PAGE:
FAMU Celebrates Emancipation Proclamation
By Courtney Harris
Abraham Lincoln issued the Emancipation Proclamation in 1863; however the historic document was not read in Florida until May 20, 1865.
In recognition of the 150th anniversary of the Emancipation Proclamation, guests gathered on the sunny lawn of the Meek-Eaton Black Archives on the campus of Florida A&M University to witness the artistic celebration.
The ceremony was also an unveiling for the Black Archives exhibit, “Patchworks to Freedom: Tapestries and Tales of African-American Families.”
Leon County commissioner, Bill Proctor, served as the master of ceremonies for The Dawn of Freedom Celebration on May 19.
“We are here to celebrate the nation’s choice to ‘stand fast in liberty,’” Proctor said.
Dr. Valencia Matthews, Dean of the College of Social Sciences, Arts and Humanities at FAMU, quickly reminded everyone of the occasion’s importance by saying, “One hundred and fifty years ago, the only way we could have escaped the heat was by running. So I’m grateful.”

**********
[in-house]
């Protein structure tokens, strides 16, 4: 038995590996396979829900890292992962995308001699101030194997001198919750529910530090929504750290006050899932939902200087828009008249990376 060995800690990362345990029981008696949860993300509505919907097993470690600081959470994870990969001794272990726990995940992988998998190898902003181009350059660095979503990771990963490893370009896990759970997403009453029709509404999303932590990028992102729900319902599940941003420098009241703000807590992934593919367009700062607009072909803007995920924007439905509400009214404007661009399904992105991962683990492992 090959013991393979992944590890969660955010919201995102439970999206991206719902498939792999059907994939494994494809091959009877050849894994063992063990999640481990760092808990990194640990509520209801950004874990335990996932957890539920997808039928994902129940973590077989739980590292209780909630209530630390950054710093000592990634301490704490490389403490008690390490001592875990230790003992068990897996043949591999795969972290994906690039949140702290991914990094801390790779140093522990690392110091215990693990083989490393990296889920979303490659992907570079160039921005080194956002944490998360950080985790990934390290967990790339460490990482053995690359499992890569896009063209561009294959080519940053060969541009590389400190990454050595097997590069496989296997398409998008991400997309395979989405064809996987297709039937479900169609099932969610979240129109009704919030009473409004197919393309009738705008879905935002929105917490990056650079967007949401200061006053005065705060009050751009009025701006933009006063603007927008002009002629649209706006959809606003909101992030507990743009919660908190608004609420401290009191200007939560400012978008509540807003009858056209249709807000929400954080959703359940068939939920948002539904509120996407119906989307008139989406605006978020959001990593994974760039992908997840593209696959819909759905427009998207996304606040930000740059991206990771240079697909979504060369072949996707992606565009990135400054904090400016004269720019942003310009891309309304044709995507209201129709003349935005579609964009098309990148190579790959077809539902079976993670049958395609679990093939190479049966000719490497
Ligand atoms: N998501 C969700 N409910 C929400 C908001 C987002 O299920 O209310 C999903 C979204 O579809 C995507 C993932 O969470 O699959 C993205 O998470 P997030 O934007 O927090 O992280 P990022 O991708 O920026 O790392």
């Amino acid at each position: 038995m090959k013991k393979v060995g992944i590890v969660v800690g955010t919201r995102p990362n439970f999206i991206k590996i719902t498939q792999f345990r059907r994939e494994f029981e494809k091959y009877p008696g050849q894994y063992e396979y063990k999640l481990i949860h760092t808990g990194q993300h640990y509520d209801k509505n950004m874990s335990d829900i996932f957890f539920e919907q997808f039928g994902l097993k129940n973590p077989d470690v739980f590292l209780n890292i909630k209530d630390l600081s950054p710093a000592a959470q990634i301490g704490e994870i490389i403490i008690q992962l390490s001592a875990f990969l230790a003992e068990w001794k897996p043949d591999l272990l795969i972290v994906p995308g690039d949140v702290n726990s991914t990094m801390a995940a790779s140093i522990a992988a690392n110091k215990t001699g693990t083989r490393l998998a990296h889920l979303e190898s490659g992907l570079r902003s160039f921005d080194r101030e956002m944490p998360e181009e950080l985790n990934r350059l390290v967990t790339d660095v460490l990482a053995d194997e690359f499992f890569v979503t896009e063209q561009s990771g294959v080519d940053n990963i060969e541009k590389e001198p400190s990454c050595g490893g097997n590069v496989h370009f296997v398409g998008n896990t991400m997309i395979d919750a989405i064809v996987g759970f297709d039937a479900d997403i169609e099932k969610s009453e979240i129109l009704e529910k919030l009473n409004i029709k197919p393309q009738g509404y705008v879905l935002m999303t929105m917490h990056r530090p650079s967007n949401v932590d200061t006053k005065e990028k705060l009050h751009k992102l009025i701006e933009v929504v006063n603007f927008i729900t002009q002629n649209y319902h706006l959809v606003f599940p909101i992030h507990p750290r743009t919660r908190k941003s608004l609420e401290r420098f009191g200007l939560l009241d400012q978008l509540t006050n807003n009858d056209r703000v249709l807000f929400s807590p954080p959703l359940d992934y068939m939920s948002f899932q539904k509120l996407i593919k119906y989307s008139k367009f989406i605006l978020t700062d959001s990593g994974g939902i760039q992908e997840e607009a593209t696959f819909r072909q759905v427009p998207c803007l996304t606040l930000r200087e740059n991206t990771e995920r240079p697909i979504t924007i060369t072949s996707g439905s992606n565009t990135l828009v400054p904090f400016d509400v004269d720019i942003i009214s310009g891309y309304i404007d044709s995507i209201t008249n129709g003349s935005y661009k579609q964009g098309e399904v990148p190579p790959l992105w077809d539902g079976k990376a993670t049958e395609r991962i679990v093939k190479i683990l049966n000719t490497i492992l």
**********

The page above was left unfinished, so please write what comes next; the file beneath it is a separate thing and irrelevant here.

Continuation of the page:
Proctor kept the crowd enthused, despite the heat, with a chant of, “One … two … three … FREEDOM!”
Museum of Florida History volunteer, Peter Cowdrey, read excerpts of the Emancipation Proclamation accompanied by violinist Samantha Crawford, a Lincoln High School student.
After the reading, Proctor said, “It took another 244 years for those monumental words to be conveyed into the body of politics.”
Those monumental words may not have come to fruition without the many African-Americans who fought on the front lines of the Civil War. In dedication to those brave men and women, the 2nd Infantry Regiment U.S. Colored Troops Reenactment Unit and Living History Association spoke on their strength and the courage throughout the war for freedom.
Through additional live performances and spoken word the Dawn of Freedom celebration aimed to depict the struggle, the triumphs and the progress leading up to and following the Emancipation Proclamation.
“You look at the news and it could be so easy to feel hopeless, but events like this remind you of how far we have come,” Tallahassee resident James Jackson said. “But we still have a long way to go.”